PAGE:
Issue: July 2017 - Improving access to diabetes care
Section: The global campaign
Country report: access to insulin analogs in Bolivia
In Bolivia, the public health system does not serve the general population. According to data from the National Institute of Health Insurance (INASES), only 38.8% of the total Bolivian population has access to any health insurance which when translated into real numbers means that approximately 6 million people do not have health insurance. There are exceptions: children under 5 years, women in pregnancy and adults over age 60 years have full access to free healthcare. Otherwise, Bolivian public hospitals have a system of a structured fee mechanism, where patients are charged the costs of care according to their economic capacity.
Although there are approximately a half million people with diabetes and many more people with pre diabetes, Bolivia does not have a diabetes policy, strategy or action plan. In many parts of Bolivia, especially in rural locations, people do not know the treatment for diabetes or have false beliefs about how to treat it. From small villages to cities people do not have adequate diabetes education. In terms of Bolivia’s middle-class, people with diabetes who have health insurance have access to NPH (intermediate-acting) and R (short-acting) human insulins but these same individuals do not receive any essential supplies. The rest of the people with diabetes who aren’t insured struggle every day to buy their insulin. Many people with diabetes seek healthcare in the private sector through out-of-pocket payments.
Although the WHO Expert Committee on the Selection and Use of Essential Medicine has concluded that insulin analogs have “no significant clinical advantage” over recombinant human insulin, little by little Bolivia is having a transition from human insulin to analog insulin but most people living with diabetes, cannot afford the cost of analog insulin, devices like insulin pens, nor can they measure their blood sugar every day. Many people do not have money to buy test strips and spend weeks without measuring their glucose. A person’s care varies a lot depending on their economic power.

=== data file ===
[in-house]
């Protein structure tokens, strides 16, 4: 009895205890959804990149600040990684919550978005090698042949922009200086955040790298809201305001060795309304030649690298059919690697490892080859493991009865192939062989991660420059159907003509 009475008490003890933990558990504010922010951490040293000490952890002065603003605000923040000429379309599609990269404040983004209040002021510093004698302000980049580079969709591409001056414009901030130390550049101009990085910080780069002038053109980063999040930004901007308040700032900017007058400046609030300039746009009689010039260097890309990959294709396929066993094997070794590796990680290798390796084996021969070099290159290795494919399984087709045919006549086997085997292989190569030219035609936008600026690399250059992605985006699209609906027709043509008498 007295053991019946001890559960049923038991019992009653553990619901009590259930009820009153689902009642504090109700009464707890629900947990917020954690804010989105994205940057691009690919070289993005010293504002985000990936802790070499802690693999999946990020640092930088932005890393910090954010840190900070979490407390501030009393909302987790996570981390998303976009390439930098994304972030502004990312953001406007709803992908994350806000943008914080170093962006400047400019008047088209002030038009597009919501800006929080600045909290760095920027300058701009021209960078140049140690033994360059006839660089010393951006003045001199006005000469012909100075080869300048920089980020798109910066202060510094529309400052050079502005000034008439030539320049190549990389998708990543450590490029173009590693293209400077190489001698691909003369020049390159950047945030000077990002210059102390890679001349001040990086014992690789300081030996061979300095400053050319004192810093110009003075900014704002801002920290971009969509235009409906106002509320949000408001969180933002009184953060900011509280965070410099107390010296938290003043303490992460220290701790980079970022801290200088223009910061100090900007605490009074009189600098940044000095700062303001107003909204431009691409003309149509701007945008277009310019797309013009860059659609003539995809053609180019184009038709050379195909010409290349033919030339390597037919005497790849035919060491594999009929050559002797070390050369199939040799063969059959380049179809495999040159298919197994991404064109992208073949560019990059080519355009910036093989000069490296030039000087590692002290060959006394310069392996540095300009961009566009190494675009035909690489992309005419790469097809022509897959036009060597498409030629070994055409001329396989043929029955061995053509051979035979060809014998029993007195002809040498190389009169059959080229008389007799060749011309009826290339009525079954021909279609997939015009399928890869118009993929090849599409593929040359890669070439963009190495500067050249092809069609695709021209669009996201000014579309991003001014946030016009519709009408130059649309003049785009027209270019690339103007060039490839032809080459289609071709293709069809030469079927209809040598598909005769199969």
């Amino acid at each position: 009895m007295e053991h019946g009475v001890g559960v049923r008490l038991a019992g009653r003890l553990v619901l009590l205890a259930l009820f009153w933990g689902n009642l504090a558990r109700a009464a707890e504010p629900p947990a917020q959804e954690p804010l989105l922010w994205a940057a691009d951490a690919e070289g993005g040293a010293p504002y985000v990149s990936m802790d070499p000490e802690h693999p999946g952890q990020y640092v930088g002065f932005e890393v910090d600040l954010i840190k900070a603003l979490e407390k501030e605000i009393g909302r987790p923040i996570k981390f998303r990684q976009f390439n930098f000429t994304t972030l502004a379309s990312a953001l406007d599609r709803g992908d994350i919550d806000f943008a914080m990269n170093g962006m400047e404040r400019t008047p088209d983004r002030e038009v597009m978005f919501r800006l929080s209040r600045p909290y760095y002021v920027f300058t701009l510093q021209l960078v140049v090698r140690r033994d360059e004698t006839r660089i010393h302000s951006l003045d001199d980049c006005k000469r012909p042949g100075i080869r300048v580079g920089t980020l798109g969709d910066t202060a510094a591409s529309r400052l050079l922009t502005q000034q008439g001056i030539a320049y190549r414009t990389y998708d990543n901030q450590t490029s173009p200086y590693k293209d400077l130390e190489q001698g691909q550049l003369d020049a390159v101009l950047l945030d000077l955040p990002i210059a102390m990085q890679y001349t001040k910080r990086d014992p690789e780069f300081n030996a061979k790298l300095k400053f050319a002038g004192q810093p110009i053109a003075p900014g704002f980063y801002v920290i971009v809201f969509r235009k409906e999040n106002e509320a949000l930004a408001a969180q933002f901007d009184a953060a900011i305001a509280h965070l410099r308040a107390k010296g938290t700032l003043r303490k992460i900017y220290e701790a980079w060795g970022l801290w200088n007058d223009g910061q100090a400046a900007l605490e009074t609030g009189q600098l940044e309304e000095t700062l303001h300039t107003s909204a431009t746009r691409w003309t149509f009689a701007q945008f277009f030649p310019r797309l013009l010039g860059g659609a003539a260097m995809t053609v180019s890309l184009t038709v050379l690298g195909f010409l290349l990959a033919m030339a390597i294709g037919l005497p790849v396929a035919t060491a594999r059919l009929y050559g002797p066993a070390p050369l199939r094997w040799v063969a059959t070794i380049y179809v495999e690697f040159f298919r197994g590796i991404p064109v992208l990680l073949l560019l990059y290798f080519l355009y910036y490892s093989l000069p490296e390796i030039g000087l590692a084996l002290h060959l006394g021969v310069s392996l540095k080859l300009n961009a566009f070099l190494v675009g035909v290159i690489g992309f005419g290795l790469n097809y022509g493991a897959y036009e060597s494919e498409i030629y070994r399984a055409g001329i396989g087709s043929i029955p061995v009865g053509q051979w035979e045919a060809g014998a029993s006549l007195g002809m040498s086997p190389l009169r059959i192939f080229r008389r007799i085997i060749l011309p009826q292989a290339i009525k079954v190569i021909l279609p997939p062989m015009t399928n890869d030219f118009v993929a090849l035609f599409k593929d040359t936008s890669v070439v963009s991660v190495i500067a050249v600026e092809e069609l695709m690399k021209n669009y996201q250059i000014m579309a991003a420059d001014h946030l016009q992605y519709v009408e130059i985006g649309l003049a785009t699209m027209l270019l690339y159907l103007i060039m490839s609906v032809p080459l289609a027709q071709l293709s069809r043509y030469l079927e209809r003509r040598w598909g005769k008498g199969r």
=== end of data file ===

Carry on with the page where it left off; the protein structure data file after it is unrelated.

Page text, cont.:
In Bolivia, insulin analogs are five times more expensive than human insulins. The Bolivian insulin analog market is an oligopoly, and such limited market competition has implications for insulin prices and usage. While insulin biosimilars are not yet expected to hit the market, Basaglar is an example of a promising biosimilar, and there is great hope it and other biosimilars will enter the marketplace soon. This would result in greater competition among brand-name insulins, potentially helping to bring down costs and lessen the financial burden for many families.
However, insulin alone is not enough. Syringes are required for the delivery of insulin, and they are not available in the public sector. The private sector is the main source for people purchasing supplies and like test strips and other devices for testing, the cost and availability of syringes also means that people are reusing single-use syringes or like the test strips, eliminating their frequency.
Douglas Villarroel is an endocrinologist, educator and Bolivian author. Currently, Dr. Villarroel is Editor-in-Chief of Diabetes Voice.
Solutions proposed have mainly focused on lowering cost, but access to diabetes care is more than just medicine. Insulin alone is not enough for proper diabetes care. To improve the lives of people with diabetes, access to medicine needs to be addressed in parallel to creating a healthcare system able to manage all aspects of diabetes care.